Next is a book that's not even done yet, but you can help it be birthed! Matt Bors is a editorial cartoonist and a comics journalist. His book will be a compendium of his hilarious cartoons as well as more serious reported work and essays. Matt is a great guy and an important figure in this tiny but rapidly emerging field. Support him by pre-ordering his book on Kickstarter and you'll be rewarded with what looks like it'll be a great book anyway.

Finally, there's a book I want to tell you about that's not actually comics journalism related, but I happen to be in it. Three years ago I did this comic, and then it ended up on Significant Objects, and now it's in a books they've released through Fantagraphics. It's an honor to be included, and it has connected me to Rob Walker among other awesome people. The book itself is a pretty great design object and a really fun collection. You can learn what the whole project is about on the site and buy the book here.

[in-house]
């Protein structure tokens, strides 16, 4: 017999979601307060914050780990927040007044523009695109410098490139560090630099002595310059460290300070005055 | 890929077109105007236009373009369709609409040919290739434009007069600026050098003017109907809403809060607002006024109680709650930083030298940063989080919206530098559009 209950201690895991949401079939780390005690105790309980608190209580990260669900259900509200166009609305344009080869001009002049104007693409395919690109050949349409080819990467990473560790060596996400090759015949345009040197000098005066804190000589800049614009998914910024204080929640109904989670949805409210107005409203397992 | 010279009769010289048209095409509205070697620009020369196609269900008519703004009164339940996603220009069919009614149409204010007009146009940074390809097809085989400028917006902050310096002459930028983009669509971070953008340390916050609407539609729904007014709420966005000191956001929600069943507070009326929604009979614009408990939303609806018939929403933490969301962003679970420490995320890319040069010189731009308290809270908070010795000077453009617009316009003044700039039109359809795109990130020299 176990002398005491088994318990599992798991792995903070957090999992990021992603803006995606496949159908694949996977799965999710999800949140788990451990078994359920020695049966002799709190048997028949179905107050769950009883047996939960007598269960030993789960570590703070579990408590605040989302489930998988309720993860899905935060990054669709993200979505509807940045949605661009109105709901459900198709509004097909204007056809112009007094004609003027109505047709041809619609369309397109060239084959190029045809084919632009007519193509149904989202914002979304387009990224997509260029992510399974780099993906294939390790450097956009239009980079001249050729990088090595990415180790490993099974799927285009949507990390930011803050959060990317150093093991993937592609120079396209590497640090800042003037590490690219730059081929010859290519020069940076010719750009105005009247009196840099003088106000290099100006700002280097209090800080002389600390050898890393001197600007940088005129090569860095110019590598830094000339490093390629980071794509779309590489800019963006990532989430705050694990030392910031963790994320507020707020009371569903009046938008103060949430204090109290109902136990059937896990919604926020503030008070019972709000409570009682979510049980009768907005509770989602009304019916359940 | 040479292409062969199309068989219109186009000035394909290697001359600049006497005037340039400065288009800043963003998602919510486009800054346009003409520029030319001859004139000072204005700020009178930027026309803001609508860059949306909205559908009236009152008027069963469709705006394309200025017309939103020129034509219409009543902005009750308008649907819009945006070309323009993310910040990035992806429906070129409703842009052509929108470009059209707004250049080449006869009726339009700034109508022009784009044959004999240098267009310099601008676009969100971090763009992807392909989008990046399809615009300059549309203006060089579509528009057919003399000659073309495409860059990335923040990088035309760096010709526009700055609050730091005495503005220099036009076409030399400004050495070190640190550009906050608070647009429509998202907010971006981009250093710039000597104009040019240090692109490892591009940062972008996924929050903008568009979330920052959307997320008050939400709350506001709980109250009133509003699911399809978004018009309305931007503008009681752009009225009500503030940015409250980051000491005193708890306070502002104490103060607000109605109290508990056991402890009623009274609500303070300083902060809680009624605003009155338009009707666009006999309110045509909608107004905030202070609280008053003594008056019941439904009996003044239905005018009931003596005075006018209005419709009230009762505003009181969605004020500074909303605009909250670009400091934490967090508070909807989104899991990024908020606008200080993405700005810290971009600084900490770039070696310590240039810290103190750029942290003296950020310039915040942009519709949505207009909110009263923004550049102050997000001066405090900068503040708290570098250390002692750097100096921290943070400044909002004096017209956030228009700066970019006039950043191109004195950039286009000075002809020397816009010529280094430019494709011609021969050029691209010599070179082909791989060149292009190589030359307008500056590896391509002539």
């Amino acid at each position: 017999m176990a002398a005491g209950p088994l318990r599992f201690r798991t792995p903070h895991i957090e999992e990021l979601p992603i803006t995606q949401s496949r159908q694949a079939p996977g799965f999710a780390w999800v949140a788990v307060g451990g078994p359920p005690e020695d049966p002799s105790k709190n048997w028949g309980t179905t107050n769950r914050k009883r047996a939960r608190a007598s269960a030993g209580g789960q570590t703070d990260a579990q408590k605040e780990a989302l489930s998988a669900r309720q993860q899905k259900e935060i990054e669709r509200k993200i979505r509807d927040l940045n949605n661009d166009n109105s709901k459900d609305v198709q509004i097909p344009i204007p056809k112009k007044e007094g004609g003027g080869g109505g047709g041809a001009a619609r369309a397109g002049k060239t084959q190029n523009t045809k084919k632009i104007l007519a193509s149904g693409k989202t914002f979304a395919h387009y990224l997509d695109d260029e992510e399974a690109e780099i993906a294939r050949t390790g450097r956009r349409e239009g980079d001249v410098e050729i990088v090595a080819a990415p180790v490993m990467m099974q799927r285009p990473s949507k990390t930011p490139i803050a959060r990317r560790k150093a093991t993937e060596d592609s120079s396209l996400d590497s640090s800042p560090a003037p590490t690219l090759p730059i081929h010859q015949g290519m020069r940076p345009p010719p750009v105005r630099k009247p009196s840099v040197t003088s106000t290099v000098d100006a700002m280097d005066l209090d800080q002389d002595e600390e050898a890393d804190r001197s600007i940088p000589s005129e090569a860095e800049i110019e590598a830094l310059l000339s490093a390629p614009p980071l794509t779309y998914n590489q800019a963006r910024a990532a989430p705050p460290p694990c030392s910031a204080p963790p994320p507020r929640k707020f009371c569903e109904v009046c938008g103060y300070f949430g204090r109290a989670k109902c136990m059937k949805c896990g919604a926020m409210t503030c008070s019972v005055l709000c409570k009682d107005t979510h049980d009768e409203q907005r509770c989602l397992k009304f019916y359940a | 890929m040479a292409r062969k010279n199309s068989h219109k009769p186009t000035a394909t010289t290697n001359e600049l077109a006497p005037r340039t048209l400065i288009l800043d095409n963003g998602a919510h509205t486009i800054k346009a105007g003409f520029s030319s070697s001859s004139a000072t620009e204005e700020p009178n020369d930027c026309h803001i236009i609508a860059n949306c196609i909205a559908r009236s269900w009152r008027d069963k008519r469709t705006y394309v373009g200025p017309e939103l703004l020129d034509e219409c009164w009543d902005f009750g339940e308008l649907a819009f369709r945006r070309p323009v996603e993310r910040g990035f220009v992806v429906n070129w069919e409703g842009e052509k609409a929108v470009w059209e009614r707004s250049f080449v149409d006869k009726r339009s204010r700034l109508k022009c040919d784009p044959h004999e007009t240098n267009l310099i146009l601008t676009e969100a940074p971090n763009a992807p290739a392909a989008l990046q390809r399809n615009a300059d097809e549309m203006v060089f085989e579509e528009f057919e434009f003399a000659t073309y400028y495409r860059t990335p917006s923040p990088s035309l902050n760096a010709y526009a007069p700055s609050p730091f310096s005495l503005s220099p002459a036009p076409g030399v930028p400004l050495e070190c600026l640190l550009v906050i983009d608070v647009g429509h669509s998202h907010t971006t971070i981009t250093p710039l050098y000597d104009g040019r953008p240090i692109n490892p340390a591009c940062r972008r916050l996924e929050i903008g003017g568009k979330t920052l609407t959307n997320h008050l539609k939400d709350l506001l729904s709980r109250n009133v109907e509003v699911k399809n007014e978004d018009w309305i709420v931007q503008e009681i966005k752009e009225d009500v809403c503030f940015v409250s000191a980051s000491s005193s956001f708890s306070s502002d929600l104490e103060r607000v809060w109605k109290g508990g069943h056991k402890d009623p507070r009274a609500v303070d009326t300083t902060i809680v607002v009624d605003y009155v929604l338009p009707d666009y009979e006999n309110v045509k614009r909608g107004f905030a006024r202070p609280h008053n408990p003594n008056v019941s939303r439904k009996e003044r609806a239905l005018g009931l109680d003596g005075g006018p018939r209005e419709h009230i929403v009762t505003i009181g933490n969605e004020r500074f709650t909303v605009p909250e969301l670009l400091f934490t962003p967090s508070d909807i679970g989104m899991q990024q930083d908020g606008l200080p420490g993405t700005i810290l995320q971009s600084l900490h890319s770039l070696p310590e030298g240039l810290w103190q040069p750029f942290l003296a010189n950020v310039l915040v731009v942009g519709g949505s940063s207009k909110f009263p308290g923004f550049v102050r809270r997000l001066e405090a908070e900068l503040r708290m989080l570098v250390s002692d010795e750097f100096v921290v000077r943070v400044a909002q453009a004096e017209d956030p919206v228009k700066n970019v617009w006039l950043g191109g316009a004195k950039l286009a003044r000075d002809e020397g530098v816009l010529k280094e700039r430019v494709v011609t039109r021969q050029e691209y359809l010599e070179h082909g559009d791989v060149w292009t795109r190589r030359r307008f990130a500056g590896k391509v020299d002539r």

27Aug/120

Announcing Issue #4: Distress

There's a new issue of The Cartoon Picayune on its way, and it has a theme: "Distress." That's not to say that reading it will prove to be a stressful experience, in fact, I think it's going to be a great issue! Just look at that cover by E. N. Rodriguez of The Illustrated Press. Let me take you through the stories you can expect to see when this comic debuts at SPX next month: